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The Weimar Republic Paperback – September 1, 1993

ISBN-13: 978-0809015566 ISBN-10: 0809015560

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Product Details

  • Paperback: 360 pages
  • Publisher: Hill and Wang (September 1, 1993)
  • Language: English
  • ISBN-10: 0809015560
  • ISBN-13: 978-0809015566
  • Product Dimensions: 9.1 x 5.9 x 1.2 inches
  • Shipping Weight: 13.6 ounces (View shipping rates and policies)
  • Average Customer Review: 3.4 out of 5 stars  See all reviews (11 customer reviews)
  • Amazon Best Sellers Rank: #174,175 in Books (See Top 100 in Books)

Editorial Reviews

From Publishers Weekly

Born out of national defeat in 1918, the Weimar Republic launched Germany on an experiment in modernity under the least propitious circumstances. In an outstanding scholarly study that is likely to spark controversy, late German historian Peukert ( Inside Nazi Germany ) claims that the distinctive national characteristics of German history and of Weimar do not all point in a direct line to the Nazi seizure of power in 1933. Weimar's fragile attempt at democracy, he contends, was destroyed by a steady retreat from political compromise and by a continuous shrinking of the material and economic base, which prevented the liberal government, with its welfare structure, from gaining real legitimacy in the eyes of the German people. Interpreting Weimar as a brief, headlong tour of the fateful choices made possible by the modern world, this rigorous history explores the paradox of a society that spawned avant-garde cultural breakthroughs amid bleak poverty and political breakdown.
Copyright 1992 Reed Business Information, Inc. --This text refers to an out of print or unavailable edition of this title.

From Library Journal

This relatively brief history appeared first in German in 1987, three years before the author's death. Now in a sound English translation, it offers a wide-ranging social, political, and economic analysis. While not arguing that the Weimar experiment in democracy was doomed to fail, Peukert ( Inside Nazi Germany , Yale, 1989) clearly suggests that a general "crisis of modernity" rendered a happy outcome most unlikely. Especially good at describing the era's economic problems and class struggles, he fails to do full justice to such social themes as gender and age conflict, which he introduces only to pass over too quickly. Based almost entirely on secondary works in German, the book contains occasional broad generalizations that, together with an overuse of the passive voice, result in imprecision. Nonetheless, it is well-crafted, sober, and succinct, well suited to its intended audience of undergraduate readers and the informed general public. -- James B. Street, Santa Cruz P.L., Cal.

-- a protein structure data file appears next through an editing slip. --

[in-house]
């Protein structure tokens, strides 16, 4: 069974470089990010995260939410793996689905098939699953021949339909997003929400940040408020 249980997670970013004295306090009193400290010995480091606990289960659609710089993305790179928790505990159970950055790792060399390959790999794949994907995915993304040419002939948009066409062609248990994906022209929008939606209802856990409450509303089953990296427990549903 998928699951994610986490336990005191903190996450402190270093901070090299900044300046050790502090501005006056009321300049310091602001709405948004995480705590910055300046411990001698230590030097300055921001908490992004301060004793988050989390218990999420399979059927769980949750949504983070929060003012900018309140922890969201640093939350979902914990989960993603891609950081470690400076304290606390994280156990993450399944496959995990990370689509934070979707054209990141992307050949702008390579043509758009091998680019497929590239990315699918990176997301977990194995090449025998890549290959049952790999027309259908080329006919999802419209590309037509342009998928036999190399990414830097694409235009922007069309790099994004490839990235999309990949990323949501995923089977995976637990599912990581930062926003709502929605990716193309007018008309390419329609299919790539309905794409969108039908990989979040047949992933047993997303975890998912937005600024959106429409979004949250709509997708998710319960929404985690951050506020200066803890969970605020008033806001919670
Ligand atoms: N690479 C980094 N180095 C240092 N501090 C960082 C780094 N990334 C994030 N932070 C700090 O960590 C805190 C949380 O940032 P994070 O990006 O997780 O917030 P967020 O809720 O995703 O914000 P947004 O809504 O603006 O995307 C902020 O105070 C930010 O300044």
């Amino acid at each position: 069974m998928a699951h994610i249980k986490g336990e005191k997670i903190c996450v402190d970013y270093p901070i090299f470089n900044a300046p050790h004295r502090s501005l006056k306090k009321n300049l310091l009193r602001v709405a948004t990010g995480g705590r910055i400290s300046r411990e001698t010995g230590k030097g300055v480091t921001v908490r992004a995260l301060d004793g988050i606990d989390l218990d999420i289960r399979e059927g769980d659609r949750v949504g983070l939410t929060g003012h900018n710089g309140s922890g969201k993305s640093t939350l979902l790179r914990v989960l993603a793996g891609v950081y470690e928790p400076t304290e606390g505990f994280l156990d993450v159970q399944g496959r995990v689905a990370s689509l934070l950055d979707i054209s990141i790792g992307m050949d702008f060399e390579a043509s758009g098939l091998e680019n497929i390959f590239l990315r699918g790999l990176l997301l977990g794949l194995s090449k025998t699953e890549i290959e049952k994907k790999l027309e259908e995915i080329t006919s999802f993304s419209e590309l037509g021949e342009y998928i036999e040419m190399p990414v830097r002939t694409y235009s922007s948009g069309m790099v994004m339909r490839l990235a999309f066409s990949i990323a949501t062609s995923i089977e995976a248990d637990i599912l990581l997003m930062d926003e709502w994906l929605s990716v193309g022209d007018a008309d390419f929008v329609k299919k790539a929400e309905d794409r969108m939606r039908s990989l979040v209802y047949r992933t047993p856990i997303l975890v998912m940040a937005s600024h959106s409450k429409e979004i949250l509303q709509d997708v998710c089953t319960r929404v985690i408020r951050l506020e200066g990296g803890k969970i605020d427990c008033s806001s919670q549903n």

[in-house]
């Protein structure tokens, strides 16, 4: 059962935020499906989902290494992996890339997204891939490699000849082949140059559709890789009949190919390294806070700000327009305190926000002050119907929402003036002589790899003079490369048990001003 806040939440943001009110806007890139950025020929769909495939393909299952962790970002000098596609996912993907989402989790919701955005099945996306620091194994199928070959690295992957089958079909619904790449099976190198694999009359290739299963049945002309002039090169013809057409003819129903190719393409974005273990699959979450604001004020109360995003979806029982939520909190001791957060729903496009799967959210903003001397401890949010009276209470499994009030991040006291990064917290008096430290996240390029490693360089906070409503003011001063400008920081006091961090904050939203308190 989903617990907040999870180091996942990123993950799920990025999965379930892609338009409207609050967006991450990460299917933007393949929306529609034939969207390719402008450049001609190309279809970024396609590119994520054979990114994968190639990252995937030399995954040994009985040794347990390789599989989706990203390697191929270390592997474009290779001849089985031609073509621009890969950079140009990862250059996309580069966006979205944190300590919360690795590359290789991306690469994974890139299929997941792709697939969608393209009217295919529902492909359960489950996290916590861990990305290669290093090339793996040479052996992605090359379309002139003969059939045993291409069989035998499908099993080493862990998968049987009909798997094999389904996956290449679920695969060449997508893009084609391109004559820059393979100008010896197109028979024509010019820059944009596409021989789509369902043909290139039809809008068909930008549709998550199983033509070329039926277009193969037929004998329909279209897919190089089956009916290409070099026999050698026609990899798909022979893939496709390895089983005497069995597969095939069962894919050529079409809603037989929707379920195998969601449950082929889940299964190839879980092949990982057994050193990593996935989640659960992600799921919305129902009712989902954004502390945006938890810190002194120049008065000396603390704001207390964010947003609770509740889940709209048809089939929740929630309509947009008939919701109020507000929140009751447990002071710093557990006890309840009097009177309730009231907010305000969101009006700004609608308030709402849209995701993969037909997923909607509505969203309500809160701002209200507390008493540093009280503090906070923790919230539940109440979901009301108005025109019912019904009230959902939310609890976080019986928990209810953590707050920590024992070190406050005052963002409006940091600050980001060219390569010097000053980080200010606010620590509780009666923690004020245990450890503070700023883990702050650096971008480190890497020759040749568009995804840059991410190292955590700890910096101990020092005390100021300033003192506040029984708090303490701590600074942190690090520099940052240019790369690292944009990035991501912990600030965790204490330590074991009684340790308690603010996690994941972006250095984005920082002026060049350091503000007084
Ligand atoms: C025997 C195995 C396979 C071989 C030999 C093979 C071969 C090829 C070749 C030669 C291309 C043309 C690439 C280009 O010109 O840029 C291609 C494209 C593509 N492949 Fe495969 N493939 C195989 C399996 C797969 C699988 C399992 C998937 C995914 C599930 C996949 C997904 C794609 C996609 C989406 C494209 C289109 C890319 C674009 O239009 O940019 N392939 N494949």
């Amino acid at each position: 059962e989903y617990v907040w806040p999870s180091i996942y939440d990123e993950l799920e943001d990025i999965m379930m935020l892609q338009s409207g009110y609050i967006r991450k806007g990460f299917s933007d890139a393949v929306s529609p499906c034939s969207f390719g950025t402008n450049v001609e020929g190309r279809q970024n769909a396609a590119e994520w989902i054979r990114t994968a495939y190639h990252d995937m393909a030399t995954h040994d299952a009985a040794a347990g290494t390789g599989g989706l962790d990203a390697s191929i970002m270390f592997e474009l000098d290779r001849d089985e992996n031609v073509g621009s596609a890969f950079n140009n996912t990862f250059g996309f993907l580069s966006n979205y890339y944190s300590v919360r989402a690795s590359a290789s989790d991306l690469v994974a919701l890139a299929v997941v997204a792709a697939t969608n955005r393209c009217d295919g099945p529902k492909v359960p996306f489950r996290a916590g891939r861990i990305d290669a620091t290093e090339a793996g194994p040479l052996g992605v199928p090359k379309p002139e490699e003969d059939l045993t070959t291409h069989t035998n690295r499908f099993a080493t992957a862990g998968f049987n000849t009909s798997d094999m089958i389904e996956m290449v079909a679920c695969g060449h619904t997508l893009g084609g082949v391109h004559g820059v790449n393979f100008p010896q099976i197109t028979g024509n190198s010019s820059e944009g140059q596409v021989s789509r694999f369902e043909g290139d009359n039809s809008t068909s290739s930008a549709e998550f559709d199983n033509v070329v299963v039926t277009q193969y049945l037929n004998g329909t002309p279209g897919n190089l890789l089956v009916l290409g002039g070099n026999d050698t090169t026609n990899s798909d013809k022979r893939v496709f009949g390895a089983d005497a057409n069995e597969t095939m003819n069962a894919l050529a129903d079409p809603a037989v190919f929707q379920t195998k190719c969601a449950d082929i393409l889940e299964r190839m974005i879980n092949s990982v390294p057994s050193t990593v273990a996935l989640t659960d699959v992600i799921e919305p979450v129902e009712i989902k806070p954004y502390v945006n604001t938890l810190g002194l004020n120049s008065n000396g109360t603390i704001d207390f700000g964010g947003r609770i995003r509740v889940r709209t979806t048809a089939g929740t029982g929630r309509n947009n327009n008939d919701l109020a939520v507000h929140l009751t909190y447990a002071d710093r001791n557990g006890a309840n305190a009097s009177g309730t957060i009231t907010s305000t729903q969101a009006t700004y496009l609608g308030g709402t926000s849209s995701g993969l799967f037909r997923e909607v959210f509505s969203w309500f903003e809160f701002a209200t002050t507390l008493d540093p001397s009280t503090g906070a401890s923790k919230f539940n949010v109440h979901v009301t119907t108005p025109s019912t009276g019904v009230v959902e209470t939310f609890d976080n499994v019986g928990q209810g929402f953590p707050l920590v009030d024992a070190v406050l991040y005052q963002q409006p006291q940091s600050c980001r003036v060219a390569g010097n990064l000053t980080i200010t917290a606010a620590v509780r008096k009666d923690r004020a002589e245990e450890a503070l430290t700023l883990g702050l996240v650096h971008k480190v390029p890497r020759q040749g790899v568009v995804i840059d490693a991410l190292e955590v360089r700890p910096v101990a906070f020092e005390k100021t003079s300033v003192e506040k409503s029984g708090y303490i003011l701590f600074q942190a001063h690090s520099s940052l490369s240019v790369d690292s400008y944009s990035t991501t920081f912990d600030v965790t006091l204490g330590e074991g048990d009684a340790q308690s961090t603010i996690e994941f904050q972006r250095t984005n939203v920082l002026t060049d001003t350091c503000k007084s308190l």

Copyright 1992 Reed Business Information, Inc. --This text refers to an out of print or unavailable edition of this title.

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Most Helpful Customer Reviews

35 of 35 people found the following review helpful By Andrew Hingston on May 29, 2001
Format: Paperback
I'm doing some research into the years immediately prior to WW2 and needed a good recap of Weimar for context. This book was superb for the purpose. Not long after starting it I concluded that I might as well save my yellow hi-lighter and simply dip the whole book in florescent yellow ink. There is hardly a page that is not a superbly concise rendering of an important point. Peukert, who died at age 39, was a star of German history of the 20th century, and this book, intended as both a primer and a summary, shows why. Excellent grasp and presentation of both statistics and economics. Few if any hacknied answers to banal questions, but rather a probing for new questions as well as new answers. A willingness to say "I don't know" when that is the proper thing to say. Peukert's intellectual honesty shines through, and all his traits inspire confidence. This book is not, however, a delightful read, being so thoroughly boiled-down to its essence. It contains very little in the way of flowing narrative, witty vignette, or deft portraiture -- mostly it sticks pretty close to what might, with a wink and a nod, be called the "objective facts" of Weimar. It is nonetheless well written, crammed with information, and free of jargon (this last point not to be taken for granted in academic writing of the 70s and 80s) -- and apparently well-translated. A very good job of what it sets out to do. That said, I got very little in the way of the "flavors" of Weimar from it, and now feel the need to read something else for that -- perhaps Doblin's "Berlin Alexanderplatz" will provide that.
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17 of 17 people found the following review helpful By Paul B. Dunlap on June 8, 2008